|Traded as||NASDAQ: OSTK|
|Headquarters||Cottonwood Heights, Utah, United States|
|Mitch Edwards, Acting CEO (April 2016); Patrick Byrne, founder|
|Revenue||US$1.5 billion (FY 2014)|
|US$13.2 million (FY 2014)|
|US$8.8 million (FY 2014)|
|Total assets||US$376.9 million (FY 2014)|
|Total equity||US$129.2 million (FY 2014)|
Number of employees
|Slogan||At home with the O.|
Overstock.com, Inc. is an American internet retailer headquartered in Cottonwood Heights, Utah, near Salt Lake City. Patrick M. Byrne founded the company in 1997 and launched the company in May 1999. Overstock.com initially sold exclusively surplus and returned merchandise on an online e-commerce marketplace, liquidating the inventories of at least 18 failed dot-com companies at below-wholesale prices. The company continues to sell home decor, furniture, bedding, and many other goods that are closeout merchandise, however, it also sells new merchandise.
In May 2002, Overstock held an IPO at a per-share price of $13, and after achieving significant growth and profits in some early quarters, achieved a profit of $7.7 million in 2009 and reported its first billion-dollar year in 2010. The business started rebranding in early 2011 as "O.co" to simplify and unify its international operations but interrupted this effort a few months later, citing consumer confusion over the new name.
Business model, management and figures
Part of Overstock.com's merchandise is purchased by or manufactured specifically for the company. Among their products are handmade goods produced for Overstock by workers in developing nations. The company also manages the inventory supply for other retailers. In addition to its direct retail sales, Overstock.com began offering online auctions on its website in 2004, known as Overstock.com Marketplace and later O.co Marketplace. This service was retired in July 2011.
After initially relying solely on word-of-mouth marketing from customers, the company turned to distinctive television advertisements starring German actress Sabine Ehrenfeld. Later, they would employ other advertising spokespersons.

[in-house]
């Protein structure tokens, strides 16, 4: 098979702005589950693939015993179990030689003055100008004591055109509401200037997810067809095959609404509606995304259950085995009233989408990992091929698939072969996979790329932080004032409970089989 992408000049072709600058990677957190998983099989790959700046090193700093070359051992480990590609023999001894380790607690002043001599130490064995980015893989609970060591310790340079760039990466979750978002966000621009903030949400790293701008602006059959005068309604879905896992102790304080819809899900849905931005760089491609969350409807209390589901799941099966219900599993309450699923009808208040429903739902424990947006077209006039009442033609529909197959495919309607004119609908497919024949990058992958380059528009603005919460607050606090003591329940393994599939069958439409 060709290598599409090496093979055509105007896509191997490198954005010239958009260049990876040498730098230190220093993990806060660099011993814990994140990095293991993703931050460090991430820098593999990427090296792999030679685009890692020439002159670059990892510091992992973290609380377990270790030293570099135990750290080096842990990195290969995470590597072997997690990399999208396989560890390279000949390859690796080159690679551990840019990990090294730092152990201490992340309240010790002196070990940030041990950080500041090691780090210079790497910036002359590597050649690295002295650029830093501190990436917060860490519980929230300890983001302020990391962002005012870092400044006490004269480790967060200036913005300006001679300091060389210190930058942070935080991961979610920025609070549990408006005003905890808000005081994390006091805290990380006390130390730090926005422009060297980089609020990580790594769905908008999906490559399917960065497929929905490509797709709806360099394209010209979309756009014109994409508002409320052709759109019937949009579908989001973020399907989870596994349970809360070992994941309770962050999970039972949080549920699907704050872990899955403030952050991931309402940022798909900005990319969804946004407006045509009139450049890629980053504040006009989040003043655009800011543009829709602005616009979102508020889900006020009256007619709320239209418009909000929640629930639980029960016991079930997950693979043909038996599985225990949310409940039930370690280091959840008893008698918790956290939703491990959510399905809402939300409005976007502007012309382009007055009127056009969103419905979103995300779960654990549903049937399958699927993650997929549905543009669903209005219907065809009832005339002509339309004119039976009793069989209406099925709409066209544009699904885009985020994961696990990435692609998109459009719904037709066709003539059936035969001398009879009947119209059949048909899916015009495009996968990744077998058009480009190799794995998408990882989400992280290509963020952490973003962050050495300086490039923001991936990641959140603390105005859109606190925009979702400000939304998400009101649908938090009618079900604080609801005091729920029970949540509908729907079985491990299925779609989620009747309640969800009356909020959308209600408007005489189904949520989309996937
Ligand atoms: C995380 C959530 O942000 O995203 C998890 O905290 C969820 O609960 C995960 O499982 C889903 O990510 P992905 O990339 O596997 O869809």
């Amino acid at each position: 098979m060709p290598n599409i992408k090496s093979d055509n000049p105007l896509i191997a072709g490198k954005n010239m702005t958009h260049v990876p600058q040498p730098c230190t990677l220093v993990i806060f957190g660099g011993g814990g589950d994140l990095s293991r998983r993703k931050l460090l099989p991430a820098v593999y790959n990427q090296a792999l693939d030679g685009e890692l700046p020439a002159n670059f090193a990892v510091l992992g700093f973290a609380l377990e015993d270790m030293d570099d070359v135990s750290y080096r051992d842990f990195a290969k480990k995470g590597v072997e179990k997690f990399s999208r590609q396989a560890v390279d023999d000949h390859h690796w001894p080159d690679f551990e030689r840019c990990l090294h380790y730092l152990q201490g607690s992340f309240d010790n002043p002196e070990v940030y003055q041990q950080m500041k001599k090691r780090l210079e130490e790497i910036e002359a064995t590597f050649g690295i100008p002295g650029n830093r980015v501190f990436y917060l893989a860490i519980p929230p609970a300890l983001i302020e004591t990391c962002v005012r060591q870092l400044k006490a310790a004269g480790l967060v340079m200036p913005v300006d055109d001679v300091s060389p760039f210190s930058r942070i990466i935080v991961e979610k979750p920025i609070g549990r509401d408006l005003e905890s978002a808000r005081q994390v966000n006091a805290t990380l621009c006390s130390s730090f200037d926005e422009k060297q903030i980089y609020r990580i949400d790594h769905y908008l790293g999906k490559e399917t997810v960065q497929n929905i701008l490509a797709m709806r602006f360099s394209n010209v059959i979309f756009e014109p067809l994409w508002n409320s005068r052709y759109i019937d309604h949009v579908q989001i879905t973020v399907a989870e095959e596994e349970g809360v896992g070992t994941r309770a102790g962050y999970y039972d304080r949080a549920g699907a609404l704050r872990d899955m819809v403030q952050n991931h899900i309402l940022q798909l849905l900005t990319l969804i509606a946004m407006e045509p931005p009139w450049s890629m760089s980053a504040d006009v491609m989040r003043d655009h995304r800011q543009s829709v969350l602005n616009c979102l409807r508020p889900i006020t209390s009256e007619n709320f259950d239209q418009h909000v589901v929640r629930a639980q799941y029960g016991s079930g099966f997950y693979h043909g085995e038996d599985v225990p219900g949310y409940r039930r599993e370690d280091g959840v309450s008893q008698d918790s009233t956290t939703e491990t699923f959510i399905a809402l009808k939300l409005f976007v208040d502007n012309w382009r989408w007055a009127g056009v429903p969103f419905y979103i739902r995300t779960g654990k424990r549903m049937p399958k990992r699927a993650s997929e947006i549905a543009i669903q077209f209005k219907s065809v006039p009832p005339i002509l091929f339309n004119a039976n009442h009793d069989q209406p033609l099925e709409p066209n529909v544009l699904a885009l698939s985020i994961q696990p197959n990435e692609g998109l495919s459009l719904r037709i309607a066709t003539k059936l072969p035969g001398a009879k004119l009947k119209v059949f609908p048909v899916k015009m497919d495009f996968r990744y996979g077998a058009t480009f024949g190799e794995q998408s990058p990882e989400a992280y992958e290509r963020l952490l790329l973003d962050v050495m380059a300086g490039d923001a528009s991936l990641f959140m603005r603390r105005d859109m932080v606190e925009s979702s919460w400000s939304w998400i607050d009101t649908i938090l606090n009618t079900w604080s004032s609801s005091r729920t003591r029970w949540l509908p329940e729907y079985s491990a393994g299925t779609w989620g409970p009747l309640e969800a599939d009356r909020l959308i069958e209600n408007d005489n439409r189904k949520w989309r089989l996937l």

In July 2006, John J. Byrne, the father of Overstock's chief executive, resigned from the board of directors after a public airing of the elder Byrne's unhappiness with his son's actions against naked short-selling. In August 2008, Jack Byrne said that after "much initial skepticism" he believed his son was "right all along" about the battle and lawsuits with short-sellers and analysts. In 2010 the elder Byrne returned to the Overstock.com board of directors.
On January 2, 2008, Overstock announced that cofounder Jason Lindsey had resigned as President, COO, and as a Director of Overstock effective from December 31, 2007. Byrne said Lindsey had "played a decisive role getting [Overstock] back on track" after "I screwed it up a couple years ago". Overstock stock dropped to a four-year low following the announcement, which an analyst for investment bank Broadpoint Capital described as a "key loss".
In 2011, revenues dropped 5 percent over a two-month penalty period imposed by Google. According to the Associated Press, Overstock set up fake websites linking back to its own site. Overstock said it was penalized in part for a practice of encouraging college and university websites to post links to Overstock pages so that students and faculty could receive discounts. As a result of the Google penalty, search results for certain products dropped in Google rankings. During the same year, Overstock.com acquired naming rights to the former Oakland–Alameda County Coliseum, renaming it Overstock.com Coliseum. The Coliseum was later rebranded O.co Coliseum, in keeping with Overstock's then-rebranding as O.co (in April 2016, the name O.co Coliseum was dropped in favor of Oakland-Alameda Coliseum).